Remezcla readers love to take in culture, but don’t always have the cash for tickets. That’s where we come in. A Theater Near You is Remezcla’s bimonthly guide to awesome Latin movies for the lazy and broke; you can watch these all at home (because sabemos que son flojos).
Director: Guillermo del Toro
Country: Mexico | 1992 | 92 minutes
Language: English, Spanish, Vampire(?)
I was pissed when I found out that Netflix had removed CRONOS from its instant watch. I also get pissed every time I have to write the word “queue” when talking about Netflix. Hey English: it’s a stupid word. It’s almost as stupid as Qwikster would have been if Netflix had gone through with that.
I suspect it was removed because the movie is part of the Criterion Collection, which is why the vastly superior Hellboy and the pretty okay I guess Mimic are the two Guillermo Del Toro movies currently available for streaming. Luckily for you flojos, though, the entire Criterion Collection is on Hulu Plus, which means CRONOS is there for your viewing pleasure.
Not the kind of pleasure you’ll get out of our last feature, Carlos. You see, that movie is actually good. We love El laberinto del fauno. We love El espinazo del diablo.
CRONOS, on the other hand, is a fucking mess. But make no mistake, it’s a mess we fully recommend you watch and love for what it shows us: the development of Guillermo del Toro’s distinct style. Sure, this movie won eight of Mexico’s prestigious Ariel awards upon its release, and it put its director on the map, but the plot doesn’t move and is underdeveloped, as are most of the relationsips. The two leads – by which I mean the old man and his granddaughter – are both incredible, but every other character is just a prop. It’s a movie supremely uninterested in itself; if the focus is to be so tightly on the relationship between two characters, what’s the rest of the movie for? Many artists’ early work sucks, no matter how beloved they become, and some of it isn’t worth watching, but if you can make it past the pacing problems that make CRONOS feel so goddamned slow, you’re in for a fascinating experience.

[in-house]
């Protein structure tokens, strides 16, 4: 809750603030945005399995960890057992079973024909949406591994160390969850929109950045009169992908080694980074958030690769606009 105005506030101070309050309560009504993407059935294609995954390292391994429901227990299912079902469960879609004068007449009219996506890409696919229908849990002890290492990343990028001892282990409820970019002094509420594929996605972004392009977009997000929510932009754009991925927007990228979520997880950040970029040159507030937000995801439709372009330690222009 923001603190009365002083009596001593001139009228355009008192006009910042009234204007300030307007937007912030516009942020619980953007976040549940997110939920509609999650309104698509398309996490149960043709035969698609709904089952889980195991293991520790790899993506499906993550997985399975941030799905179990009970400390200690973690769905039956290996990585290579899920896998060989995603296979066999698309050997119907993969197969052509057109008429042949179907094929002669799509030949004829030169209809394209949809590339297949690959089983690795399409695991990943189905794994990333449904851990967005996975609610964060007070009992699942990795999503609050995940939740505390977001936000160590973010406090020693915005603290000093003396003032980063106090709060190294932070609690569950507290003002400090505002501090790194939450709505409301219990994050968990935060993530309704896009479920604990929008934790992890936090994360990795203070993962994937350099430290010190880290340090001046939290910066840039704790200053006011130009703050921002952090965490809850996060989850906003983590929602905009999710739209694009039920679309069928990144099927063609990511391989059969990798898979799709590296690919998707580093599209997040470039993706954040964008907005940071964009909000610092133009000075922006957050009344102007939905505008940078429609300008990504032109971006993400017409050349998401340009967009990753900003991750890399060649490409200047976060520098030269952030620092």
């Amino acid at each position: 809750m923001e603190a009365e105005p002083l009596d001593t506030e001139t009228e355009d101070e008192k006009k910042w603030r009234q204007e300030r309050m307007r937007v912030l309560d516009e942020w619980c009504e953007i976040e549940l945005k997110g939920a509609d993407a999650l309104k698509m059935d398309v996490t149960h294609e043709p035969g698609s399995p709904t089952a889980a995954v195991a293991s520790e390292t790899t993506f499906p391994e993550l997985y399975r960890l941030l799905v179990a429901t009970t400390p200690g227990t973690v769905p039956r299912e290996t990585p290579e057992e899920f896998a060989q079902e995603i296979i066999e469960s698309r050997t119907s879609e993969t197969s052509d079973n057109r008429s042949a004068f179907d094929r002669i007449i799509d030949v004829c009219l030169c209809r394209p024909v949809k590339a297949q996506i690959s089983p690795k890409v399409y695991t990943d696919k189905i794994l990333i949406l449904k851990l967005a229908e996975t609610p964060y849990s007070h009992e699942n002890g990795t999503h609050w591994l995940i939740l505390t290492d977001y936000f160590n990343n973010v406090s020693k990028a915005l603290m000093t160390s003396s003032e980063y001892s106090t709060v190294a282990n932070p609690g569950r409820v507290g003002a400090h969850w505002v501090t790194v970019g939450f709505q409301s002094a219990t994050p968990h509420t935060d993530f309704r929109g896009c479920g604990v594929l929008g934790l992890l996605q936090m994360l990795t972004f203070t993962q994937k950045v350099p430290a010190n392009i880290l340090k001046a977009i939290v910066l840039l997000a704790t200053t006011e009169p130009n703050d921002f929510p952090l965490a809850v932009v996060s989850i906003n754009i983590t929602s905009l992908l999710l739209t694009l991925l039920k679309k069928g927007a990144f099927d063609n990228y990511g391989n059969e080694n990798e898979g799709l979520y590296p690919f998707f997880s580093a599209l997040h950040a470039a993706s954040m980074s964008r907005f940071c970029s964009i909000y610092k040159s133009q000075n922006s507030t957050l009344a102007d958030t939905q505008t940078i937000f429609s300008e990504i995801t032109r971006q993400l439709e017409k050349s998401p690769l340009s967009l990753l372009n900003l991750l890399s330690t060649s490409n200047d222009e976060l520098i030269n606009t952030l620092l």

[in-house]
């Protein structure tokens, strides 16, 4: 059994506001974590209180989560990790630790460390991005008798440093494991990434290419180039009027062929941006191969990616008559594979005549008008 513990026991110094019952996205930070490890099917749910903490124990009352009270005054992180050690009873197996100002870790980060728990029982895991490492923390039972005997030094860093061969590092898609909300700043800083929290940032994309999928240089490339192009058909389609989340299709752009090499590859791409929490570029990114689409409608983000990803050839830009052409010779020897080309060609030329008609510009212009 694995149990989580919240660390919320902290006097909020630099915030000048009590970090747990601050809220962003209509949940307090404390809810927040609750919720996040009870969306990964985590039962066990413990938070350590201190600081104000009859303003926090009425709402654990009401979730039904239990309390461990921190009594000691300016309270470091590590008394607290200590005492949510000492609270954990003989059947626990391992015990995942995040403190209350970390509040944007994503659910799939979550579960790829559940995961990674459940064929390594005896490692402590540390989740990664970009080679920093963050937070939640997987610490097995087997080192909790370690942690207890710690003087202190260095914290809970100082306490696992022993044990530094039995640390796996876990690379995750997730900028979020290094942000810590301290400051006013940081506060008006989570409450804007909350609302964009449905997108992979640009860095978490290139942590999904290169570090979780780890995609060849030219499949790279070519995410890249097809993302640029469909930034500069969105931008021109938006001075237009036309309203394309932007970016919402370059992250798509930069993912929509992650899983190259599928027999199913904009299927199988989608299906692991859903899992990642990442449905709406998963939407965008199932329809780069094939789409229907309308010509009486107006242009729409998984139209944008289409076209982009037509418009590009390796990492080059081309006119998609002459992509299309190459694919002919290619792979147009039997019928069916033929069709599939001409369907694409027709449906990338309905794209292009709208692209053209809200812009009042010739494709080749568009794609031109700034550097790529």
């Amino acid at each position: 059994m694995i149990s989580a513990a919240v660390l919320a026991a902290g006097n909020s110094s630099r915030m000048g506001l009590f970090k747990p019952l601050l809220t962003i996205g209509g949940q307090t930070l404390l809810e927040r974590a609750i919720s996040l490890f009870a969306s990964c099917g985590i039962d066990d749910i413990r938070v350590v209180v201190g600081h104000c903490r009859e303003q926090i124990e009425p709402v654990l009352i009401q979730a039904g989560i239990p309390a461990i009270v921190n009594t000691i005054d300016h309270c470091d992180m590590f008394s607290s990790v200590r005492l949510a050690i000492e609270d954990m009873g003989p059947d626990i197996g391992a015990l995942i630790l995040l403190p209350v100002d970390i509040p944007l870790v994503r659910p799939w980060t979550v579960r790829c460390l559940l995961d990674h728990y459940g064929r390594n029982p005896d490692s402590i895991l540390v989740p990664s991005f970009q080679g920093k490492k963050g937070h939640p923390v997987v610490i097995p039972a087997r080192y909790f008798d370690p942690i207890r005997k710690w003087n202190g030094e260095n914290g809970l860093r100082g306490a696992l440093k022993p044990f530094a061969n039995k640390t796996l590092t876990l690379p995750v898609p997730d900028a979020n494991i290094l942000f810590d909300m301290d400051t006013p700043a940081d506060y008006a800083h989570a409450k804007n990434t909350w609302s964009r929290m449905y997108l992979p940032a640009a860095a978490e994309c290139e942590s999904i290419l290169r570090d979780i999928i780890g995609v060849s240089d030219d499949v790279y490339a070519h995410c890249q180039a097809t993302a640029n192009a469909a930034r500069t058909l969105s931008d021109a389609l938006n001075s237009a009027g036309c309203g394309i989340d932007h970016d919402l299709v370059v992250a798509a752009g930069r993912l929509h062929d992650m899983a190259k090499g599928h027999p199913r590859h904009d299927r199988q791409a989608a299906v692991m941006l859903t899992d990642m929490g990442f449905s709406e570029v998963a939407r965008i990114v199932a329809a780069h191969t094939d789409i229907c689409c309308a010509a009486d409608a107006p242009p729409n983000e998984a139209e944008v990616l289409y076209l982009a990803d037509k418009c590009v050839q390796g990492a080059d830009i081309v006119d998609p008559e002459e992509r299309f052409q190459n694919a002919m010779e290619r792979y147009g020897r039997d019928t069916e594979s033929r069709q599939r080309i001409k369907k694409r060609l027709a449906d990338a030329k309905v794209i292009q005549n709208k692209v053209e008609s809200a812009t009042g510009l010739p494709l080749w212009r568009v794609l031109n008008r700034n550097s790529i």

The movie starts out with a flashback to 1537 where an alchemist is trying to find the secret to eternal life. Blah blah blah, he is killed. Flash forward to the present – well, to the 90’s, anyway – where the not so subtly named protagonist Jesús Gris is hanging out in his antique shop with his adorable, precocious granddaughter, whose name, Aurora, is also hamhandedly mystical. They find a crazy steampunk device in the base of a statue, and it stings Jesús. He begins to get younger, hornier, and – oh yeah! – thirsty for blood.
The device is also being sought out by a creepy old man named Dieter de la Guardia and his servant, Spanish-speaking Ron Perlman. Conflict ensues!
I won’t go on to tell you everything that happens, but rest assured if you dig del Toro’s work, you should for sure check this out. Make no mistakes, this movie sucks, but it sucks in such a fascinating way – you can see all of Guillermo del Toro’s signature touches, from the precocious child attuned to the supernatural, to the interaction between the tender and the monstrous, to the just plain amazing art direction. It’s not good, but it’s a pretty amazing first outing from a director, and a testament to the amount of control del Toro still has over his films: CRONOS, his first film, is thoroughly as much a del Toro film as Pan’s Labyrinth.
It’s only an hour and a half long. What else do you have to do with your day?
Where You Can Watch it Now:
It’s on DVD, but that’s not what this column is about. It used to be on Netflix, but now you can check it out on Hulu Plus for sure.